Friday, August 24, 2018
JACKSON Piper Kerman spent several hours in the Old Capitol Inn Thursday first talking about her life and her bestselling memoir about her year in a federal women's prison, "Orange is the New Black." Soon after the luncheon, she joined a panel on "Correcting Corrections: A Deep Dive on Prison Education" that was interrupted in the middle by protesters supporting a prison strike in the state's prisons.
The mood of the panel, moderated by 5th U.S. Court of Appeals Judge James E. Graves, was somber as the participants talked about the link between a lack of education, dropping out of high school, and the likelihood of being incarcerated. Kerman, who attended Smith College in Massachusetts in the 1990s, talked about how her education, something she emphasized cannot be taken away in a strip search, helped her to cope with her sentence. She now teaches at a women's prison in Ohio.
"It's not just about the facts—it's about the habits of mind," Kerman said, adding that her critical thinking skills and ability to "seek objectivity around information and try to put that in place as opposed to being completely reactive," helped her cope.
Betty Lou Jones of the Mississippi Parole Board painted a grim picture of just how a lack of education manifests in the courtroom.
"The fact that some inmates when they are sentenced haven't an idea of the terminology or the language, and have no ability to incorporate that into their thinking, (and) the inability for them to have a conversation because of the lack of language skills is devastating," Jones said.
Jones added that many in the system have issues talking to their attorneys, and often have low self-esteem because they feel embarrassed about not being able to speak for themselves. She said denying prisoners education is equivalent to a death sentence.
"It is heartbreaking to feel that they are in a situation where they are unable to fend for themselves in a situation as we do on a normal basis," she added.
Mississippi Department of Corrections Commissioner Pelecia Hall said that MDOC ends up being the front line for addressing mental health, alcohol and drug issues, and also education. The state prison system does have some education programs, but Hall said they need more funding and tutors.
Judge Keith Starrett of the Southern District of Mississippi has been a state judge for 12.5 years and a federal judge for 13 years. He said he sentenced more than 10,000 people, and many do not have a substantial education.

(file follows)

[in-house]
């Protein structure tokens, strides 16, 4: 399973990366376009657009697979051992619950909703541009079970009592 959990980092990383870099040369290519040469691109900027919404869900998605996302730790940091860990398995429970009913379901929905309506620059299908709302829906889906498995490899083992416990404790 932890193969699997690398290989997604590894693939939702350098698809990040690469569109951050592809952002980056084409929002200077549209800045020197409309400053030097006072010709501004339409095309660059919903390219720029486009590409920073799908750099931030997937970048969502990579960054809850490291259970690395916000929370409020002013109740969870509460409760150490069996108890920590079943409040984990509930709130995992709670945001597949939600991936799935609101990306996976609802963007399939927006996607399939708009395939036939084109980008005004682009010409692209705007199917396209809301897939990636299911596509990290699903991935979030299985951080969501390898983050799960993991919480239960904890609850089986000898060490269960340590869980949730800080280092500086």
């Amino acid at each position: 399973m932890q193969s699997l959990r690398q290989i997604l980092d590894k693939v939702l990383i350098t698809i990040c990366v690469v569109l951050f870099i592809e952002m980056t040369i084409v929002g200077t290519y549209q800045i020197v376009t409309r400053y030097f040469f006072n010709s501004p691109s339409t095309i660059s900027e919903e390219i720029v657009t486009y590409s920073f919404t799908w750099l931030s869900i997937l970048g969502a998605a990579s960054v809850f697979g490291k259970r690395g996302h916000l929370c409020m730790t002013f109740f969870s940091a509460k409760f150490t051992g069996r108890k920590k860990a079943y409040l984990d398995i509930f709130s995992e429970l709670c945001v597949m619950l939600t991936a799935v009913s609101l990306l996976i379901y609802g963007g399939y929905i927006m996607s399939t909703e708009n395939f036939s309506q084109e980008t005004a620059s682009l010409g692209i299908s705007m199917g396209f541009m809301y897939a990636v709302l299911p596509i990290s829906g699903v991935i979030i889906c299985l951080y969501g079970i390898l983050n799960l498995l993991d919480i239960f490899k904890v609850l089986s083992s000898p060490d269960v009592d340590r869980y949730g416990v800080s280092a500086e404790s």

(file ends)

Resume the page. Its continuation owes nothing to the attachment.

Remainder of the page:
"A common thread that goes through a lot of people this end up in prison is a lack of an adequate education. ... Most of them do not have an education at all," he said. "The pipeline from classrooms to prison is real."
Carol Anderson, the prison education director of the Mississippi Humanities Council, was also on the panel.
'Get Those People Out of Here'
Near the cusp of the panel's second hour, a group of protesters barged into the overly air-conditioned room, listing the 10 demands of the Nationwide Prison Strike, running from Aug 21-Sept 9.
The audience stirred, but sat somewhat quietly as a fired-up protester walked toward the stage announcing the exigencies, while others passed out handouts. He got to the ninth demand when Judge Graves interrupted.
"Sir, how long is your list?" Graves asked. "We are not going to listen to the entire list..."
"We're going to do it all over again," another protester yelled over Graves.
The first man finished the final demand on the list. Kerman leaned in, saying nothing, but watching on.
"Get those people out of here," a woman in the audience said.
"Call law enforcement," another said.
Several people forcibly removed the protesters who did not go quietly. After firing off more statistics about the justice system, and accusing the room of not doing anything to help improve prisons, the group left out the back door of the inn. A hotel manager stood on the back steps and saw that they left the grounds as she called police, describing the group of less than a dozen as both "black and white."
Some white women from the audience who had left were fearful to walk to their cars, one asking a black man with a severe limp to escort her across the street although her car was in plain sight.
"Oh, you're good ma'am," he said to her as he walked to the JATRAN bus stop nearby.
'We Do Not Want Anyone to Be Arrested'
Back inside, Kerman offered words in support of the First Amendment and put the strike into perspective.
"There is a national prison strike that is taking place in many prisons all over this country, and these folks came to talk about it," Kerman said, her words met with sporadic applause. "... But we do not want anyone to be arrested."
"I guess I would emphasize that for prisoners to go on strike is a very hard thing for them to do," she added.
Kerman, in some of her final remarks on the panel, talked about the importance of calling into question America's historical relationship with harsh punishments that continue today in the form of mass incarceration, the death penalty and long sentences for youth.
"We cannot deny the fact that the American tolerance and commitment to harsh punishment has a profound connection to our history, which includes chattel slavery and the forced removal of Native Americans. That's where our tolerance and even embrace of harsh punishment comes from. Harsh punishment was an essential tool to operate those systems...."
"We have to be honest about our history, and we have to ask ourselves how we can possibly function the modern world and in a modern democracy without divesting ourselves of our commitment to that harsh punishment. I think that's the starting ground," she added.